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The battle for a share of Zimbabwe’s billion dollar remittance industry

The scramble is on for Zimbabwe’s billion dollar remittance industry with local and international fintech institutions vying for a share of the pie against legacy banks and traditional money transfer agencies.

Diaspora remittances to Zimbabwe surged from $1 billion in 2020 to $1.4 billion last year. This mirrors the continent-wide significance of contributions by diaspora Africans to national development and sustaining family and friends back home. World Bank data shows that remittance inflows to sub-Saharan Africa grew in 2021 by 6.2% to $45 billion against a projected 5.5% this year due to economic recovery in US and Europe.

In Zimbabwe, remittances are a lifeline

The rise in remittance inflows into Africa coincides with foreign direct investment declines in countries such as Zimbabwe where FDI has fallen from $194 million in 2020 to $166 million last year. At the same time, some big legacy banking institutions such as Barclays and Standard Chartered are divesting out of Zimbabwe, leaving a big opportunity for fintech players to tap into the remittances market through partnerships and alliances or with local banks.

Zimbabwean mobile money platform, EcoCash is the latest player to join the remittance market after setting up a partnership to enable receipt of remittances from international PayPal accounts straight into the US Dollar mobile wallets of recipients in Zimbabwe.

It’s a bet on the African allure of mobile money and nearly every finance institution in Zimbabwe is coming up with remittance centers—where they offer a boutique service for multiple remittance services. The country’s biggest bank, CBZ just launched a CBZ Remittance unit to tap into this market.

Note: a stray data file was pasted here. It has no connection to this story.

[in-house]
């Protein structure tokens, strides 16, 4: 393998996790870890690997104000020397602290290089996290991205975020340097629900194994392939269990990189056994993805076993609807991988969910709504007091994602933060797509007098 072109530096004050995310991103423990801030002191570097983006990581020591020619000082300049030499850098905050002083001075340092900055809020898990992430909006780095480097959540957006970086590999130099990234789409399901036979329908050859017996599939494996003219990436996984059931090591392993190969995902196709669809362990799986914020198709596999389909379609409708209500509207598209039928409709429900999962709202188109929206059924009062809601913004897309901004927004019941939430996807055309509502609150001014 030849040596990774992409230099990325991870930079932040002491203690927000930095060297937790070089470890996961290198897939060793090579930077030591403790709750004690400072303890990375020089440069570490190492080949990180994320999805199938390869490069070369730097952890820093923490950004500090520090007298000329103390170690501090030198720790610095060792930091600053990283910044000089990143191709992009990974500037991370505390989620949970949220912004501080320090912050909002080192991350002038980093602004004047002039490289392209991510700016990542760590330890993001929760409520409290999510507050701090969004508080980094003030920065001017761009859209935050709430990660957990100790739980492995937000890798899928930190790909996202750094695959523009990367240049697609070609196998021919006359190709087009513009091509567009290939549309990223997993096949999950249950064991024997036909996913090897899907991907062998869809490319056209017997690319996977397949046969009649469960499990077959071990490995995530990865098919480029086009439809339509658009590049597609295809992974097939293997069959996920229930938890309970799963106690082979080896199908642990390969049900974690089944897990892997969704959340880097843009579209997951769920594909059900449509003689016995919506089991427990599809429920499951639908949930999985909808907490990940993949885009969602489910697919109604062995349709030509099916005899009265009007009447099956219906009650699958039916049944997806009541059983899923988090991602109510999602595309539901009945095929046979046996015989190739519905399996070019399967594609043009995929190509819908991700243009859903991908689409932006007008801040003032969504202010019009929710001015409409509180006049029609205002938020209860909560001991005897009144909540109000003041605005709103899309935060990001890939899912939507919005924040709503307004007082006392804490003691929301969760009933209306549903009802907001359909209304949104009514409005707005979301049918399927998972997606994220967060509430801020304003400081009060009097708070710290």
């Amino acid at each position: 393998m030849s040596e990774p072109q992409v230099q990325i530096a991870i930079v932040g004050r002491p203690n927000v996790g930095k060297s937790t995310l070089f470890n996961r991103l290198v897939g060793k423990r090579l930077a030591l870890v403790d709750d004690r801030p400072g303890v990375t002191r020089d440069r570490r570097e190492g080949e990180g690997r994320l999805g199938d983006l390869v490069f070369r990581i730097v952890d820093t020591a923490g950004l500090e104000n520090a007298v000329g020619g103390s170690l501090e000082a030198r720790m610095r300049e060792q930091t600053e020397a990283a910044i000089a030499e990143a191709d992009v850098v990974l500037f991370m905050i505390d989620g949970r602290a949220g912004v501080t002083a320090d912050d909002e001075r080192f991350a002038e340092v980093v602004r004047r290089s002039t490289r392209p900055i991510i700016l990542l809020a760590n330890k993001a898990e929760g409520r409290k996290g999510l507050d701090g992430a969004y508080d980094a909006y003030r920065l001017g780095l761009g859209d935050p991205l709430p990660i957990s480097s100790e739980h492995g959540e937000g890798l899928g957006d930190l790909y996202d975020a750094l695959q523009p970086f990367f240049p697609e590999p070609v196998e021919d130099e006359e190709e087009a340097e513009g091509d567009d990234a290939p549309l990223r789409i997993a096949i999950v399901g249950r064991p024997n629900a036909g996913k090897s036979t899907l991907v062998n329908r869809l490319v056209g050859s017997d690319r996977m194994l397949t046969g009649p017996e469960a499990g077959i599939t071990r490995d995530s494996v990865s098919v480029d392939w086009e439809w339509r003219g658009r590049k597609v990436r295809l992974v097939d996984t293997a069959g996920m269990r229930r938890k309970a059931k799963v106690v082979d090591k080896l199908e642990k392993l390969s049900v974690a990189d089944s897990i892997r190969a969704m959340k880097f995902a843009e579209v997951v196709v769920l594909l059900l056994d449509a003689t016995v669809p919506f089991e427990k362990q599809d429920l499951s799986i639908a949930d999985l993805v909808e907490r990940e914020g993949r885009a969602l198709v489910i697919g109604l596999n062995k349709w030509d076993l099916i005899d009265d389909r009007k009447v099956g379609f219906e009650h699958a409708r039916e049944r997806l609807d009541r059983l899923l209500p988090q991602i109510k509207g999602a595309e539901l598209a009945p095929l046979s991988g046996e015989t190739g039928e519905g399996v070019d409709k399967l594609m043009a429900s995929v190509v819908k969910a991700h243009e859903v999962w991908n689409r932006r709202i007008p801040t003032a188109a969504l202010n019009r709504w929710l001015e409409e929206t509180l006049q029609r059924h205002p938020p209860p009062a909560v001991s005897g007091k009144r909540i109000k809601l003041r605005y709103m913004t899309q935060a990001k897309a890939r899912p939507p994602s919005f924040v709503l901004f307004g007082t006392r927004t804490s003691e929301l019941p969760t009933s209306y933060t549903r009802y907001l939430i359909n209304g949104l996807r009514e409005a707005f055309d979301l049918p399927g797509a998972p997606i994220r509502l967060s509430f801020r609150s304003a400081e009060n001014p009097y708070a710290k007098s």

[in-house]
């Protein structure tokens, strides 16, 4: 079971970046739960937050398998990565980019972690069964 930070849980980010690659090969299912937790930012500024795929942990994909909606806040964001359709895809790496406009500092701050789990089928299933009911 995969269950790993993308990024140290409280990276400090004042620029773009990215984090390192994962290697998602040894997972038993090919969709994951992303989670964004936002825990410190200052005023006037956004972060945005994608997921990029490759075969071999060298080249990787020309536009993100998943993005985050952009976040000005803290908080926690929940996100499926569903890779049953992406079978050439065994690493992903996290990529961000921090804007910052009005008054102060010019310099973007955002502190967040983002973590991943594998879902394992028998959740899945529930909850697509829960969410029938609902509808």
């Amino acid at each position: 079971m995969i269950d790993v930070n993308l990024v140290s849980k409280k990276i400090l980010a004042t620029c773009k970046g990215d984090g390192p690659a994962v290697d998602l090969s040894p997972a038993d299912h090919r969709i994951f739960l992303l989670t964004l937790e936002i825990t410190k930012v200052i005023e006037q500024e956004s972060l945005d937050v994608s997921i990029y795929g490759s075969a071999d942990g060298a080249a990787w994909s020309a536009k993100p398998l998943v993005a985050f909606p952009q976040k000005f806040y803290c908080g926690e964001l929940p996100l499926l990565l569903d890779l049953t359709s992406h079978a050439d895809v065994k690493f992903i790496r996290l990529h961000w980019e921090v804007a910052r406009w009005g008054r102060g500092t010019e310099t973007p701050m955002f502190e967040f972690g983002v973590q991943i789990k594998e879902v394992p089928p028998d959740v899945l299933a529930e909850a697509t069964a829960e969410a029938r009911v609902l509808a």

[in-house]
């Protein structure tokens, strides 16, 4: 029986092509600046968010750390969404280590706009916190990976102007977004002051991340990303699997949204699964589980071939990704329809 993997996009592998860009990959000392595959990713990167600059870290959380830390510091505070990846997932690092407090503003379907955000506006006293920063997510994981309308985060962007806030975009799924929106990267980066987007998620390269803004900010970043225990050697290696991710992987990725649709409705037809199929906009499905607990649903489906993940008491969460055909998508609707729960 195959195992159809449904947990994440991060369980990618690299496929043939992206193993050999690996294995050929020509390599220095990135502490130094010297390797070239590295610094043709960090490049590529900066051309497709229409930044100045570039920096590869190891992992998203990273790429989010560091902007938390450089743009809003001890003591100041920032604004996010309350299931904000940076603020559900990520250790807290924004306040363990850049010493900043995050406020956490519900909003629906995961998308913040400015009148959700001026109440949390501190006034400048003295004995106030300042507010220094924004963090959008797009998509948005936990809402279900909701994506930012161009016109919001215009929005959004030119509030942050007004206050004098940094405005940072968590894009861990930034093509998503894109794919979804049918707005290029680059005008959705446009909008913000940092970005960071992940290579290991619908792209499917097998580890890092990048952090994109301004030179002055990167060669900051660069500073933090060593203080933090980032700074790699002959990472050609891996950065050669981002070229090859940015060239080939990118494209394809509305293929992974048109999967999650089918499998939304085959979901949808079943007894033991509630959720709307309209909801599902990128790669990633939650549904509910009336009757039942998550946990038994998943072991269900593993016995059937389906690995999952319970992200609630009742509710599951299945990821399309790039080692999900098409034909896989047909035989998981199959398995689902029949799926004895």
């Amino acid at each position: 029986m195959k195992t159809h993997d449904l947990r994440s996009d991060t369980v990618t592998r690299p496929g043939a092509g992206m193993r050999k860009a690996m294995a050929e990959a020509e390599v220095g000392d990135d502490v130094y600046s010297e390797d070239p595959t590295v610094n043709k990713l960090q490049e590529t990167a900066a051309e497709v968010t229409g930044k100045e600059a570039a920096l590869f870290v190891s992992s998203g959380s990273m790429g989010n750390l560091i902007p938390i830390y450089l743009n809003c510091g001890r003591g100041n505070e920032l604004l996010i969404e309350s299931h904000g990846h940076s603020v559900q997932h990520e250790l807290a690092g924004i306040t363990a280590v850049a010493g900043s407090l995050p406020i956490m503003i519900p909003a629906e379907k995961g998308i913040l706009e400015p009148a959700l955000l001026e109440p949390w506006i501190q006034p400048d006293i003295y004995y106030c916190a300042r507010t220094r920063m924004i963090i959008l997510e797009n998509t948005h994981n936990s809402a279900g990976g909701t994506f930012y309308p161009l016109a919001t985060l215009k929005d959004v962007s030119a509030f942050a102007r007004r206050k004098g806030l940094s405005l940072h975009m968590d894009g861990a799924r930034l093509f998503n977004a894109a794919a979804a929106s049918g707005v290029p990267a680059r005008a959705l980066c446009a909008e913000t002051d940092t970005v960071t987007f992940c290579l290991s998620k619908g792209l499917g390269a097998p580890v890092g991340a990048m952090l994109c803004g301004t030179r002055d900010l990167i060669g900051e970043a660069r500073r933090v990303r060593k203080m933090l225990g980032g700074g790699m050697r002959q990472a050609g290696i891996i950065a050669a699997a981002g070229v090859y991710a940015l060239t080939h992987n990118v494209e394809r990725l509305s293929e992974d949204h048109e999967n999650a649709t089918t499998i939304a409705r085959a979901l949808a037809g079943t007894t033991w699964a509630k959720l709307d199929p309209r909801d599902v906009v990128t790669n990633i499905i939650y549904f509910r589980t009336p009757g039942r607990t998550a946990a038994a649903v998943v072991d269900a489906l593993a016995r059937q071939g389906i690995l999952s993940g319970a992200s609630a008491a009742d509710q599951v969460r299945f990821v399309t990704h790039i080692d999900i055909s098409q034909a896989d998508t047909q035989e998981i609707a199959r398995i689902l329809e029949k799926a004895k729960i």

The market is taking up a hybrid approach with other cash pick up remittance players such as Mama Money, Sendittoo and WorldRemit—which however cut international transfers into bank accounts last week—already active in Zimbabwe.

M-Pesa, Airtel, Nala, MFS Africa, Selcom, Innbucks and EcoCash

Elsewhere across Africa, M-Pesa from Kenya and Pan African operator, Airtel Money among others are all allowing receipt of remittances straight into mobile wallets in various African markets.

This is aided by borderless payment gateways such as MFS Africa.  Data from the Central Bank of Kenya shows that most Kenyans prefer mobile money channels for remittances. This is at a time African economies are taking a hit from rising inflation and global supply chain bottlenecks.

A cautious and competitive coexistence between fintech and legacy money transfer agencies is taking root too in some African cities. Digital finance advisory and research company, Mondato, released a case study of the make-up of the remittance market for the Democratic Republic of Congo, where in the cities of Beni and Buthembo cities of the DRC, much as elsewhere across Africa, “locals use Airtel for one-off Cash-In/Cash-out (CICO) and Western Union for larger amounts where liquidity may become an issue.”

Over in Tanzania, cross-border payments company, Nala and pan African fintech company, Selcom have a partnership that enables remittance receipts into mobile wallets in the country. All this means that fintech and finance institution tie ups are becoming popular in the regional remittance sector.

In-country remittances from one city to another are also becoming hybrid and going mobile. In Zimbabwe though, the central bank shuttered the Innbucks mobile application that allowed locals to send US Dollars across cities, saying it was not properly registered.

EcoCash does allow sending of foreign currency from one wallet to another but it is tightly regulated and is not allowed to offer the service through agencies, a situation that means it can only offer the service through its own managed outlets which are limited in geographical spread.

There are however some hold-ups to seamless mobile receipts of remittances in Africa, with new research by MFS Africa and the International Association of Money Transfer Networks noting that “different infrastructures are not interoperable, meaning they do not work together” efficiently.

Source: Quartz Africa.